In this game, kids take on the role of a mayor along with all the city-planning and decision-making that comes with the position. The focus is on keeping pollution levels to a minimum while also ensuring that all other aspects of city life function smoothly. While SimCity may not be a science game, kids who play it come to realize how various factors contribute to the pollution level of a city. They understand how pollution-control measures can be put to effect in a practical way to reduce negative impact on the population. This game is a great way to take environmental issues out of textbooks and show kids how they affect everyday life. Playing this game is likely to make kids more conscious about how simple decisions can make a difference to the health of the environment.

  1. Citizen Science

This science game was conceptualized by Kurt Squire when he realized that there were lakes in downtown Madison that people couldn’t swim in. In Citizen Science, players try to find out why the local lake is so polluted by traveling through time and collecting evidence. They meet various characters responsible for the pollution of the lake and build strong arguments to convince them to change their behaviour. They use various scientific tools to conduct research about the pollution in the lake, and learn a great deal about lake ecosystems. They also understand the long-term effects of pollution on the environment. Eventually players must change the course of history and prevent the lake from becoming as polluted as it was before the quest.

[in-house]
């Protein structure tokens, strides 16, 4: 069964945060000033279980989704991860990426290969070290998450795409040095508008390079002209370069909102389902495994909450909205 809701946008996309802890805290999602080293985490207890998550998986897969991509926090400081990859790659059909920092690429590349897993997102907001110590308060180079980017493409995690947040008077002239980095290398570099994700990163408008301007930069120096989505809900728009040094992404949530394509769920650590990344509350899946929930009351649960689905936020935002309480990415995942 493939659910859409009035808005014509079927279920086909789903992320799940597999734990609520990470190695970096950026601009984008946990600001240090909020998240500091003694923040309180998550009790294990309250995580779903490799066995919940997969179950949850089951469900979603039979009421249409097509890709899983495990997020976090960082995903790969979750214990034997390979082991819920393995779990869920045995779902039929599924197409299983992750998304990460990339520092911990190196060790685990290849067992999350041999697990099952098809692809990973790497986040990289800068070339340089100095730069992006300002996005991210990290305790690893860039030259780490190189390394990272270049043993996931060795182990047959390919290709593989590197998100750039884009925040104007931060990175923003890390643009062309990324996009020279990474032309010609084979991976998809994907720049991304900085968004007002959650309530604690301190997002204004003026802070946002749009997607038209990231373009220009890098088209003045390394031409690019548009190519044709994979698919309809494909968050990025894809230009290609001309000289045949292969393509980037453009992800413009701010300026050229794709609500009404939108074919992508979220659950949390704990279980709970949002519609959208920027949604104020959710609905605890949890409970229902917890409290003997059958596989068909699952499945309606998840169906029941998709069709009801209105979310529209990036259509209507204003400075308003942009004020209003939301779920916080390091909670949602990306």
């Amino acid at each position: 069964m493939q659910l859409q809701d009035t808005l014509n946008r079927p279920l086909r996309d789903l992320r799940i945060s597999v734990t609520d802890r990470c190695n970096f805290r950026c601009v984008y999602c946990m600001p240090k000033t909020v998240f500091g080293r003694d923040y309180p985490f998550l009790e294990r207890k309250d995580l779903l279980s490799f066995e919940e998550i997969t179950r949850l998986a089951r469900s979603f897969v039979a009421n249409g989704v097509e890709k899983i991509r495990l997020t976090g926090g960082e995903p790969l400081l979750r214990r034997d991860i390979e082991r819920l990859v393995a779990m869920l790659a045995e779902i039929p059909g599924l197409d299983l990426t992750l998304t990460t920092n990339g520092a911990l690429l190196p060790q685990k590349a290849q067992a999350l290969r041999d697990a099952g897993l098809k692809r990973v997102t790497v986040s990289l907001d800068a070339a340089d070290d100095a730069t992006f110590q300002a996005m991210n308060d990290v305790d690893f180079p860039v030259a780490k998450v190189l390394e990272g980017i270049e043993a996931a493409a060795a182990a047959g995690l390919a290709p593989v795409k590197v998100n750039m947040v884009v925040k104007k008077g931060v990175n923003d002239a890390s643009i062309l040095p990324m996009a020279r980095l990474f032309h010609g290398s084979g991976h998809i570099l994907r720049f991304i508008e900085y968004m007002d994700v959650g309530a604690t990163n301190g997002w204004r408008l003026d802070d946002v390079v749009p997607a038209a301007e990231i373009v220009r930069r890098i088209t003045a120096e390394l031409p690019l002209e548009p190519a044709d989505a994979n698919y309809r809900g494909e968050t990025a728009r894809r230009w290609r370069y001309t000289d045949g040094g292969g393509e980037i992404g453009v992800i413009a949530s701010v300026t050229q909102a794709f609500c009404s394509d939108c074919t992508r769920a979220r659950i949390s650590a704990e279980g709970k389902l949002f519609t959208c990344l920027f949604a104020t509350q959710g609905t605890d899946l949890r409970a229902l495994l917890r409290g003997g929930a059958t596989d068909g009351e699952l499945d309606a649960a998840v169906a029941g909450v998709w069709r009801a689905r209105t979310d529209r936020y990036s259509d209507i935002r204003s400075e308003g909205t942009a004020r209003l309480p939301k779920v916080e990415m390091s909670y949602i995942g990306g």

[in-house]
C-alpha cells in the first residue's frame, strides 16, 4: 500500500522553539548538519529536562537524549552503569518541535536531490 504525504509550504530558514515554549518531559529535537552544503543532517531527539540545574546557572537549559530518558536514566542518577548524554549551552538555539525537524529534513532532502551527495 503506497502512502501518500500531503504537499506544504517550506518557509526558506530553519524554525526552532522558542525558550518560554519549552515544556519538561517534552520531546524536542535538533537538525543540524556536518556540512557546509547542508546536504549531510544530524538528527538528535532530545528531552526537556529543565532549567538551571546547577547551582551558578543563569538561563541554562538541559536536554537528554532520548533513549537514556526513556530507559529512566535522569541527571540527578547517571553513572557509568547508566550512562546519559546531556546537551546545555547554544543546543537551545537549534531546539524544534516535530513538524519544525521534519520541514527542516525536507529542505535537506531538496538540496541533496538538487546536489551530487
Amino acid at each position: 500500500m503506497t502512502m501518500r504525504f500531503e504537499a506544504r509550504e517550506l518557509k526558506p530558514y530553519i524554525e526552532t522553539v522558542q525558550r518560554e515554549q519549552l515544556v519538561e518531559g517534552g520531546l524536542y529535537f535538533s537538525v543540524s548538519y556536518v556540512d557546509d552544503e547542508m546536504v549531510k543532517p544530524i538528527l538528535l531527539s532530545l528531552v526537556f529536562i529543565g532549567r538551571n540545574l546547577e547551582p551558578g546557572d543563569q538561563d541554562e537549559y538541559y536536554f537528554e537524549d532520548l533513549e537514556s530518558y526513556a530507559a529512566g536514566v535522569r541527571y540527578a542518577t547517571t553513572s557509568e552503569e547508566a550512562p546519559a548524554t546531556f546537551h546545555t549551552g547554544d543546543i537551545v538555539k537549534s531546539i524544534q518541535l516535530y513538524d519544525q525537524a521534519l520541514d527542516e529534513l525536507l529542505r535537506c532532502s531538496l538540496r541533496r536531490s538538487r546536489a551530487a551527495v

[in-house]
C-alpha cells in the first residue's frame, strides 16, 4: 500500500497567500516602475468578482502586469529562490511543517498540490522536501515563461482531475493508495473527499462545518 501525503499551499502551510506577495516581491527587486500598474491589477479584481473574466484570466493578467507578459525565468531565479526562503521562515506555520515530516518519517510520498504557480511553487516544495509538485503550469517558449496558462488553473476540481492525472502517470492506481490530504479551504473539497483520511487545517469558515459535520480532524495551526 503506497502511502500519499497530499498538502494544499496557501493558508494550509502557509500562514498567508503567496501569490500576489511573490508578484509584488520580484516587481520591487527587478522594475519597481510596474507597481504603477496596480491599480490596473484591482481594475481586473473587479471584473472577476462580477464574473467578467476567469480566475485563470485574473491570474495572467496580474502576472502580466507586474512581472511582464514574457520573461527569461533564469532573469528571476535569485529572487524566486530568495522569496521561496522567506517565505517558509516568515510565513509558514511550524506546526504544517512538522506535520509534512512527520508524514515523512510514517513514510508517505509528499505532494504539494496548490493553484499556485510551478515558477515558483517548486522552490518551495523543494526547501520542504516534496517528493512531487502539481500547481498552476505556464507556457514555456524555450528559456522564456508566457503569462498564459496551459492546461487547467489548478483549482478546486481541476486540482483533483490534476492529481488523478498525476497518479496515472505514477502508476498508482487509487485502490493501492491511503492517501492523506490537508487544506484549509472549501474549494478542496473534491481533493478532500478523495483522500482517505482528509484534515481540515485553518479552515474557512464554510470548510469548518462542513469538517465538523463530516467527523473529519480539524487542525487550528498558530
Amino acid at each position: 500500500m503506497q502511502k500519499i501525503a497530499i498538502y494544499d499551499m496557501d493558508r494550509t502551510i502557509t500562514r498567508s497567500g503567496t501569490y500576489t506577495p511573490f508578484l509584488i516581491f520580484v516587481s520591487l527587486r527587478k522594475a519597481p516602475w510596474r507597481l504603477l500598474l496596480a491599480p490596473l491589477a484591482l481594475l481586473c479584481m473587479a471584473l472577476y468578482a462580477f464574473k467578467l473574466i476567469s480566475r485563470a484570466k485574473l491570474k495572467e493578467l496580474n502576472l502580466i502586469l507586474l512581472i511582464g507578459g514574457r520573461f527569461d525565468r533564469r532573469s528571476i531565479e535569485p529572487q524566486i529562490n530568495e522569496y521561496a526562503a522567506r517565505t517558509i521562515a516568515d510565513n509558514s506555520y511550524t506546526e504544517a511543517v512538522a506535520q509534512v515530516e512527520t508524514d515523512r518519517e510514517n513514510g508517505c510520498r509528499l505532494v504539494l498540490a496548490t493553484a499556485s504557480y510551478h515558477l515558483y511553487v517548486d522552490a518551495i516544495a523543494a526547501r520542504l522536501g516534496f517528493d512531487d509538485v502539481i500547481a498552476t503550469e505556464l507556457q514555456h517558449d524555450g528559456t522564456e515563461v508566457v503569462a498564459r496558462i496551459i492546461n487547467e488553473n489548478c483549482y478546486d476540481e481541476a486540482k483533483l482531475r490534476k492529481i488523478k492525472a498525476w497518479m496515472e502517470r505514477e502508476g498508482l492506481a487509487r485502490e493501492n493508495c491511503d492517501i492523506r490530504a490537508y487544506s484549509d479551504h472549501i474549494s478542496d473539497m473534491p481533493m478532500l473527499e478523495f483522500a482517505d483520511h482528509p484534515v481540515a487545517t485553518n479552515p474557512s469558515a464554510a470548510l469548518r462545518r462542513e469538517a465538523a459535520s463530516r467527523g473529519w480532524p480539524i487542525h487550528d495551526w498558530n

1. Web Earth Online

This is a great science game that lets kids understand what life is like for animals living in the wild. Players choose what animal they would like to play as, and then go about their life trying to survive in the natural environment. They must deal with natural climatic conditions as well as the threat posed by predators. Web Earth Online is a multiplayer game – players interact with each other as friends or foes depending on which species they belong to. Players are sensitized to the struggles faced by animals and are likely to be more thoughtful towards animals in real life after playing this game.

Mathematician of the Month – Pascal